Whiskey Sour


May 15, 2013 (Day 7) – Whiskey Sour

We were so pleased with last night’s cocktail from the Professor that we decided to crack open his tome once more to have a gander at some other whiskey cocktails.

Many cocktail books of days gone by – and hell, for that matter, days gone now – it don’t usually specify WHAT kind of whiskey, gin, etc. to use in their cocktails. This often leaves things up for interpretation, especially when you consider that different kinds of whiskey and gin can have profound effects on the taste of the cocktail later.

One more reason to admire Jerry Thomas – he specifies in each of his recipes what KIND of each spirit to use.

His recipe for one of the ultimate classics – the Whiskey Sour – asks that you use either a bourbon or a rye. Obviously the bourbon version is going to be sweeter and the rye is going to be spicier. We’re in the mood for something a bit sweeter tonight after using a pleasantly spicy rye for some other cocktails in recent days.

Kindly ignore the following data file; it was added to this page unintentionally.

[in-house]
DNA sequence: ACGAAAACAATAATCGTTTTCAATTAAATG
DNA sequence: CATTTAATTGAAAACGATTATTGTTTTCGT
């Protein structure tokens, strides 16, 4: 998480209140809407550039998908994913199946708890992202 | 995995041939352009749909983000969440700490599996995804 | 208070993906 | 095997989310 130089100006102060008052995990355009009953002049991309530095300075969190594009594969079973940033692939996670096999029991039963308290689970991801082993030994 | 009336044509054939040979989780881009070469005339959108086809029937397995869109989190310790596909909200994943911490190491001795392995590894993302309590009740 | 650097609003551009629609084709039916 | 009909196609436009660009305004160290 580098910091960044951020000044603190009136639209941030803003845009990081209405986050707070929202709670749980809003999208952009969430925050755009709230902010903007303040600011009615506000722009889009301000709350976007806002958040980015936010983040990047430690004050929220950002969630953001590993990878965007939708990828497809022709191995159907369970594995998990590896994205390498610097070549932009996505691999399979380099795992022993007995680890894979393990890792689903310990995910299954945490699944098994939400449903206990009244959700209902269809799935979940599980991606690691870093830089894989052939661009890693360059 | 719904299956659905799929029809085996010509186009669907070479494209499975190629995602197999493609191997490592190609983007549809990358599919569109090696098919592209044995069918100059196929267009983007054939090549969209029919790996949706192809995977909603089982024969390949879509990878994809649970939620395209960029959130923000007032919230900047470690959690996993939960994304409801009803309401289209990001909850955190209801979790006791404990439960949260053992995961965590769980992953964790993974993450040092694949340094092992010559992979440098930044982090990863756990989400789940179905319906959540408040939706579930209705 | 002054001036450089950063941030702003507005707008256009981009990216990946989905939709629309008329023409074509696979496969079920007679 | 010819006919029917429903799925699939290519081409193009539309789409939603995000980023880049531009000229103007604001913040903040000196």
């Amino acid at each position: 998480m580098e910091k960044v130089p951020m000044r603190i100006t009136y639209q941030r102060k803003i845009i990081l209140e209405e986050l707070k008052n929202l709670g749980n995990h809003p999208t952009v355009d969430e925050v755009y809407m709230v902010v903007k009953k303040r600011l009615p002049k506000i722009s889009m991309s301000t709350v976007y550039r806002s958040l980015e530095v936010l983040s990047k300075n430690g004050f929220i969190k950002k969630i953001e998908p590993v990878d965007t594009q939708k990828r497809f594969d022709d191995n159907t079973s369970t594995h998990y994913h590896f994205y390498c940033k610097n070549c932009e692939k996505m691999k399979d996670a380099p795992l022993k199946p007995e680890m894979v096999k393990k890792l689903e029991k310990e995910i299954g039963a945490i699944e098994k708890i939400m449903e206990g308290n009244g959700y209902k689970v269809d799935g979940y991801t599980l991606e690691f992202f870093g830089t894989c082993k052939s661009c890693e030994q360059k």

Once again, this is the Whiskey Sour as it seems in the 1862 copy of The Bartender’s Guide by Professor Thomas.

Whiskey Sour

  • 1 tsp powdered sugar
  • Dash club soda
  • Juice from half a small lemon
  • 1 wine glass of bourbon (roughly 4 oz)

Take 1 large tea-spoonful of powdered white sugar, dissolved in a little Seltzer or Apollinaris water. Fill a bar glass full of shaved ice, shake up and strain into a claret glass. Ornament with berries.

whiskeysour

Much like the Whiskey Cocktail yesterday, this drink is deceptively simple, and yet the ingredients coalesce into flavors beyond themselves. If you use a high-enough quality bourbon, you may even be able to get your non-whiskey drinker friends to at least sample this, as the whiskey flavor is secondary or even tertiary to the overall taste of the cocktail itself.

Cheers!

Advertisements

Leave a Reply

Fill in your details below or click an icon to log in:

WordPress.com Logo

You are commenting using your WordPress.com account. Log Out / Change )

Twitter picture

You are commenting using your Twitter account. Log Out / Change )

Facebook photo

You are commenting using your Facebook account. Log Out / Change )

Google+ photo

You are commenting using your Google+ account. Log Out / Change )

Connecting to %s

%d bloggers like this: